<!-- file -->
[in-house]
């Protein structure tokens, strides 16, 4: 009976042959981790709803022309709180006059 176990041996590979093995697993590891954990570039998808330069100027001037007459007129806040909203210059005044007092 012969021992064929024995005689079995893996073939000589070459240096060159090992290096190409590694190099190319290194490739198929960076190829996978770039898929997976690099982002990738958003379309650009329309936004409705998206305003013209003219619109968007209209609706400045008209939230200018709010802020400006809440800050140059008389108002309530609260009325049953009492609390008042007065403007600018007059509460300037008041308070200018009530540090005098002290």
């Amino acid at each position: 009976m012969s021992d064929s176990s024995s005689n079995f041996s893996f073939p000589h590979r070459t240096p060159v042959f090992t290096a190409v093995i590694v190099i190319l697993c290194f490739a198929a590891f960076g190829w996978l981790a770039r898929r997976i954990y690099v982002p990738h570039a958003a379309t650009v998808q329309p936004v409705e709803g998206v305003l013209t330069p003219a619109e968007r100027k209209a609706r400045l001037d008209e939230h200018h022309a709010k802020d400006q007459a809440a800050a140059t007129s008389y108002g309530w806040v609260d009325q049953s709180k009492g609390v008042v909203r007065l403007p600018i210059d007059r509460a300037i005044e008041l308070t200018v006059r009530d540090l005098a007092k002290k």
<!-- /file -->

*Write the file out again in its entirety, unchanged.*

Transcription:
[in-house]
């Protein structure tokens, strides 16, 4: 009976042959981790709803022309709180006059 176990041996590979093995697993590891954990570039998808330069100027001037007459007129806040909203210059005044007092 012969021992064929024995005689079995893996073939000589070459240096060159090992290096190409590694190099190319290194490739198929960076190829996978770039898929997976690099982002990738958003379309650009329309936004409705998206305003013209003219619109968007209209609706400045008209939230200018709010802020400006809440800050140059008389108002309530609260009325049953009492609390008042007065403007600018007059509460300037008041308070200018009530540090005098002290």
């Amino acid at each position: 009976m012969s021992d064929s176990s024995s005689n079995f041996s893996f073939p000589h590979r070459t240096p060159v042959f090992t290096a190409v093995i590694v190099i190319l697993c290194f490739a198929a590891f960076g190829w996978l981790a770039r898929r997976i954990y690099v982002p990738h570039a958003a379309t650009v998808q329309p936004v409705e709803g998206v305003l013209t330069p003219a619109e968007r100027k209209a609706r400045l001037d008209e939230h200018h022309a709010k802020d400006q007459a809440a800050a140059t007129s008389y108002g309530w806040v609260d009325q049953s709180k009492g609390v008042v909203r007065l403007p600018i210059d007059r509460a300037i005044e008041l308070t200018v006059r009530d540090l005098a007092k002290k």